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PYR Test Principle and Procedure

In this PYR test principle and procedure post we have briefly explained PYR test principle, objectives, requirements, procedure, uses and limitations of Pyrrolidonyl Arylamidase test.

Pyrrolidonyl Arylamidase Test

Pyrrolidonyl Arylamidase test is a rapid colorimetric method based on the activity of the enzyme pyrolidonyl arylamidase for presumptive identification of enterococci and Group A Streptococcus. The substrate for pyrolidonyl arylamidase detection is L-pyroglutamic acid β-napthylamide, which is impregnated into the test disc.

The substrate is hydrolyzed to produce beta-naphthylamide, which reacts with the Pyrrolidonyl Arylamidase test Reagent (p-dimethylamino-cinnamaldehyde) to produce a brilliant pink to cherry red colour. The presumptive identification of group A streptococci and Enterococcus spp. is possible with a positive Pyrrolidonyl Arylamidase test.


Casein peptone is a source of growth factors and trace minerals. The osmotic balance is maintained by sodium chloride. S. Enterococcus spp. and pyogenes L-pyrrolidonyl aminopeptidase hydrolyzes the substrate L-pyroglutamic acid β—naphthylamide (PYR) to generate a free β-naphthylamine. After that, the amine reacts with the cinnamaldehyde reagent to produce a vivid red end product.

Media Composition

Casein Peptone – 20.0  g, Sodium Chloride – 2.0   g, Beef Heart Infusion – 3.1  g,    Disodium Phosphate – 0.4   g, Sodium Carbonate- 2.5  g, L-pyroglutamic acid-β-naphthylamide – 0.1 g, Dextrose-2.0 g, Demineralized Water – 1000.0 ml. pH 7.8 ± 0.2 @ 25°C

Broth Preparation

In 1000 mL pure / distilled water, dissolve 37 grams. If required, heat the medium to completely dissolve it. Mix thoroughly and pour into tubes or flasks as needed. Autoclave at 15 lbs pressure (121°C) for 15 minutes to sterilise.


Broth Method

1. Use the right techniques to make sure the test isolate is streptococci or enterococci. Use 3-5 colonies from a pure, 18-24 hour culture to inoculate the broth.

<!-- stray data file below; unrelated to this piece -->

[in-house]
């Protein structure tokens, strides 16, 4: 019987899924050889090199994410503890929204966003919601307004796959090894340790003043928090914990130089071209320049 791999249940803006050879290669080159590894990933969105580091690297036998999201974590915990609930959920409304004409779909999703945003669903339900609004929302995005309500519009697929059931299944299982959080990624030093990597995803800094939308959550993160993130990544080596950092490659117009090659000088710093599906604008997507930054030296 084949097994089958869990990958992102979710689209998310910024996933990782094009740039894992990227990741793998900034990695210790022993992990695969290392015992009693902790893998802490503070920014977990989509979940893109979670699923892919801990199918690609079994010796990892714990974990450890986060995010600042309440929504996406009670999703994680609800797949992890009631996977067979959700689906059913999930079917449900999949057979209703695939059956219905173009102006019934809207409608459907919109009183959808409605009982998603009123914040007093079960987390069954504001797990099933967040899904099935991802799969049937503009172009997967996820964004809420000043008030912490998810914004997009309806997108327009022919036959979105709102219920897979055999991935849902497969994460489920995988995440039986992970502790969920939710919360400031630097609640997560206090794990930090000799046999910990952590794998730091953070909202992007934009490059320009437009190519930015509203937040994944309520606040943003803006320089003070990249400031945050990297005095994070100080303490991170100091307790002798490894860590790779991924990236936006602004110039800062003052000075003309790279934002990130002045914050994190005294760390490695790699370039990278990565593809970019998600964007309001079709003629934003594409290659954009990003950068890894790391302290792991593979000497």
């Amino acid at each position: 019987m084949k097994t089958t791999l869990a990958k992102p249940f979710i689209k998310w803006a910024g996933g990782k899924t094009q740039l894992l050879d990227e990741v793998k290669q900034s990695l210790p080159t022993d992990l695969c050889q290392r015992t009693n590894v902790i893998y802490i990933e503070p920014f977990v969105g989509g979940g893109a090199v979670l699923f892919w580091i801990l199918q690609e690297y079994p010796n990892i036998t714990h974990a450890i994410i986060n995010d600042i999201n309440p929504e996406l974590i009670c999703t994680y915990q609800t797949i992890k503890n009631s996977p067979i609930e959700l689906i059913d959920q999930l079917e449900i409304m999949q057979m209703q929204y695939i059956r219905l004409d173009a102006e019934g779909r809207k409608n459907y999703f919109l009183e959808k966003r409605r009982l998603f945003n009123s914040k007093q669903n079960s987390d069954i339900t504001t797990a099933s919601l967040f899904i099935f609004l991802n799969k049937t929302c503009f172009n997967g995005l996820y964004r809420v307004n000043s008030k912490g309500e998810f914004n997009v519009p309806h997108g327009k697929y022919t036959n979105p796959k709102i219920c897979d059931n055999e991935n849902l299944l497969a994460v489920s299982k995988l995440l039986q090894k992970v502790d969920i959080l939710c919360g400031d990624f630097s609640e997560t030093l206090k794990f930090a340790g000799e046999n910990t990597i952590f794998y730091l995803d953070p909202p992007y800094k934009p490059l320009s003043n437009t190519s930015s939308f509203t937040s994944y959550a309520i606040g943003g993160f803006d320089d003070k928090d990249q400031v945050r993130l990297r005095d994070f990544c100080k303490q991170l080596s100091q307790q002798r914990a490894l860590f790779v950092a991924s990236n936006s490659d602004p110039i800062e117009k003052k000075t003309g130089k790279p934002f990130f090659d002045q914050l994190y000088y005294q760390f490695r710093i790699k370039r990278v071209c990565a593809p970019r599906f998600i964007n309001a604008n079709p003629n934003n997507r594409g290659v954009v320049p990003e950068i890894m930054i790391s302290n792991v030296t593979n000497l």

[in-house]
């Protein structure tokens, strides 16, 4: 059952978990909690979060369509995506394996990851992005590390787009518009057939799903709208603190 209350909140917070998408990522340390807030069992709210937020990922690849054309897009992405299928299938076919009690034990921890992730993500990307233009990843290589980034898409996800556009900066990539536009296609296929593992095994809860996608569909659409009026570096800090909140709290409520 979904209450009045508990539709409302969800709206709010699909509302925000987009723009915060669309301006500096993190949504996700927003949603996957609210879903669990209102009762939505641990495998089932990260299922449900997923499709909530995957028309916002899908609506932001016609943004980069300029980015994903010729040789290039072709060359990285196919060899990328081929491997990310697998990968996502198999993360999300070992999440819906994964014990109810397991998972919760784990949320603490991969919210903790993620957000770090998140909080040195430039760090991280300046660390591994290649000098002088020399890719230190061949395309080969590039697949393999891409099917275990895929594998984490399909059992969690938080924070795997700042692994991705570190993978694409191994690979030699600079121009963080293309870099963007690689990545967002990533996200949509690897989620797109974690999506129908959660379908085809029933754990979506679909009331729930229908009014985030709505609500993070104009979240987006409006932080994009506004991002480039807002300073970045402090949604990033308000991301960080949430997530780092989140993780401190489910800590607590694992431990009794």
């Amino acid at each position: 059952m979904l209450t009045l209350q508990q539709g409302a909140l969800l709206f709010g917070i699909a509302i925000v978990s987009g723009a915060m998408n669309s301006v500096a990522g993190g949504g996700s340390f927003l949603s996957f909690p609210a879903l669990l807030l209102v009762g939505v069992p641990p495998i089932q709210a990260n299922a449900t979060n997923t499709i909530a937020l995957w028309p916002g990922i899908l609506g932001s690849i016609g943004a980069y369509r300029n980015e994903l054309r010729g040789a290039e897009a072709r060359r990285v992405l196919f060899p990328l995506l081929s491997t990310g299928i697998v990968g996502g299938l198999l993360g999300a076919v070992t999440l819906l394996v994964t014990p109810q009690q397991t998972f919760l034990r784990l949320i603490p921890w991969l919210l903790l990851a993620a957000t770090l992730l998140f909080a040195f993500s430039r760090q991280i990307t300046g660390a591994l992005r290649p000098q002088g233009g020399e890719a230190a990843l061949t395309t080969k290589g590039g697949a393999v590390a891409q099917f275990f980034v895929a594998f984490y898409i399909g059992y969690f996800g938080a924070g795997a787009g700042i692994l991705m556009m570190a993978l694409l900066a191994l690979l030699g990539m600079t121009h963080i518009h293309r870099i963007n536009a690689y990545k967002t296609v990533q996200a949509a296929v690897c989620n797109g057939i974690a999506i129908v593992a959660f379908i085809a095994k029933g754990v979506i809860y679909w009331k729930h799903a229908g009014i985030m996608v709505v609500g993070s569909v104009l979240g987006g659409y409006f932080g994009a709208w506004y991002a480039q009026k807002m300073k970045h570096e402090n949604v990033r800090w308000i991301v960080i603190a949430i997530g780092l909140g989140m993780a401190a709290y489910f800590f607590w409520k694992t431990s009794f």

2. Incubate for 4 hours at 33-37°C in an aerobic environment. Add 1-2 drops of PYR Reagent (REF R21258) to the tube after incubation. Within 1-2 minutes, look for a red colour to appear in Pyrrolidonyl Arylamidase test.

Disk Method

1. Wet the Pyrrolidonyl Arylamidase test disc on the strip with 10 l sterile distilled water or deionized water. Note: Do not flood the disk.

2. Place 5-10 colonies of the tested strain on the surface of the disc with a loop after 18-24 hours of culture and lightly smear them on it.

3. At room temperature, incubate the disc for 1-2 minutes. After incubation, add 1 drop of N, N-dimethylaminocinnamaldehyde. Within 1-2 minutes, look for red colour development in Pyrrolidonyl Arylamidase test.



Positive & negative Pyrrolidonyl Arylamidase test (streptococcus pyogenes is PYR positive). Image Source:

Positive test

The positive Pyrrolidonyl Arylamidase test is indicated by the appearance of bright pink or cherry red color within 1-2 mins. Examples: Citrobacter, Klebsiella etc. Enterococcus faecalis, Streptococcus pyogenes.

Negative test

The negative Pyrrolidonyl Arylamidase test is suggested by no any color change or a blue color because of indole reaction. Examples: Streptococcus bovis, S.equinus,Streptococcus agalactiae, Streptococcus gallolyticus.


1. A positive Pyrrolidonyl Arylamidase test indicates a high likelihood of enterococci and S. pyogenes detection. Other species, such as gram positive cocci, may, nevertheless, hydrolyze PYR.  For a conclusive identification, additional biochemical tests may be required.

2. Pyrrolidonyl Arylamidase test can be used to distinguish group A streptococci and Enterococcus spp. from other streptococci in a presumptive manner.  For a full identification, further testing with a pure culture is recommended.

3. If the disc is too wet, a false negative test can occur.  When selective media is utilised to provide inoculate, false negative tests might occur.

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